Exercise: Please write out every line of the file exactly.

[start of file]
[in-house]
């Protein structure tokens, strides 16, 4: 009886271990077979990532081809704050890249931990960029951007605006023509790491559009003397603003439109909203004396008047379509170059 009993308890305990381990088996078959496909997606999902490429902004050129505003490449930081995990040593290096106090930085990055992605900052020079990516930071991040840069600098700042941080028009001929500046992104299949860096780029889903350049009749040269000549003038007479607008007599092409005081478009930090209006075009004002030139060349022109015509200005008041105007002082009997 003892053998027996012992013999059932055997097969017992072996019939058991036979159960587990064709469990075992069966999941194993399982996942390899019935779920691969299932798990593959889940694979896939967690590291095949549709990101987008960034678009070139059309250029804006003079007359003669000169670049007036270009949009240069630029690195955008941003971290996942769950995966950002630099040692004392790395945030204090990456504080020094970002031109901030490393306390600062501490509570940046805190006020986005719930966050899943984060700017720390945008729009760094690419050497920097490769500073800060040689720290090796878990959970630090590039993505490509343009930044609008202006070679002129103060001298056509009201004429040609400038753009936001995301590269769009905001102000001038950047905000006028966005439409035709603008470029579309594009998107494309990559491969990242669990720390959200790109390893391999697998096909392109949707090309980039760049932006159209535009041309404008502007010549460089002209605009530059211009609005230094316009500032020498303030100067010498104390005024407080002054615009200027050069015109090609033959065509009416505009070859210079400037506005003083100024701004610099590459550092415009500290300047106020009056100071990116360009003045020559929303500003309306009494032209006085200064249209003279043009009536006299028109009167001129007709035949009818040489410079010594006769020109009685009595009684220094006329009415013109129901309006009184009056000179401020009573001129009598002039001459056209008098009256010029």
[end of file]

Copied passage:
[in-house]
């Protein structure tokens, strides 16, 4: 009886271990077979990532081809704050890249931990960029951007605006023509790491559009003397603003439109909203004396008047379509170059 009993308890305990381990088996078959496909997606999902490429902004050129505003490449930081995990040593290096106090930085990055992605900052020079990516930071991040840069600098700042941080028009001929500046992104299949860096780029889903350049009749040269000549003038007479607008007599092409005081478009930090209006075009004002030139060349022109015509200005008041105007002082009997 003892053998027996012992013999059932055997097969017992072996019939058991036979159960587990064709469990075992069966999941194993399982996942390899019935779920691969299932798990593959889940694979896939967690590291095949549709990101987008960034678009070139059309250029804006003079007359003669000169670049007036270009949009240069630029690195955008941003971290996942769950995966950002630099040692004392790395945030204090990456504080020094970002031109901030490393306390600062501490509570940046805190006020986005719930966050899943984060700017720390945008729009760094690419050497920097490769500073800060040689720290090796878990959970630090590039993505490509343009930044609008202006070679002129103060001298056509009201004429040609400038753009936001995301590269769009905001102000001038950047905000006028966005439409035709603008470029579309594009998107494309990559491969990242669990720390959200790109390893391999697998096909392109949707090309980039760049932006159209535009041309404008502007010549460089002209605009530059211009609005230094316009500032020498303030100067010498104390005024407080002054615009200027050069015109090609033959065509009416505009070859210079400037506005003083100024701004610099590459550092415009500290300047106020009056100071990116360009003045020559929303500003309306009494032209006085200064249209003279043009009536006299028109009167001129007709035949009818040489410079010594006769020109009685009595009684220094006329009415013109129901309006009184009056000179401020009573001129009598002039001459056209008098009256010029």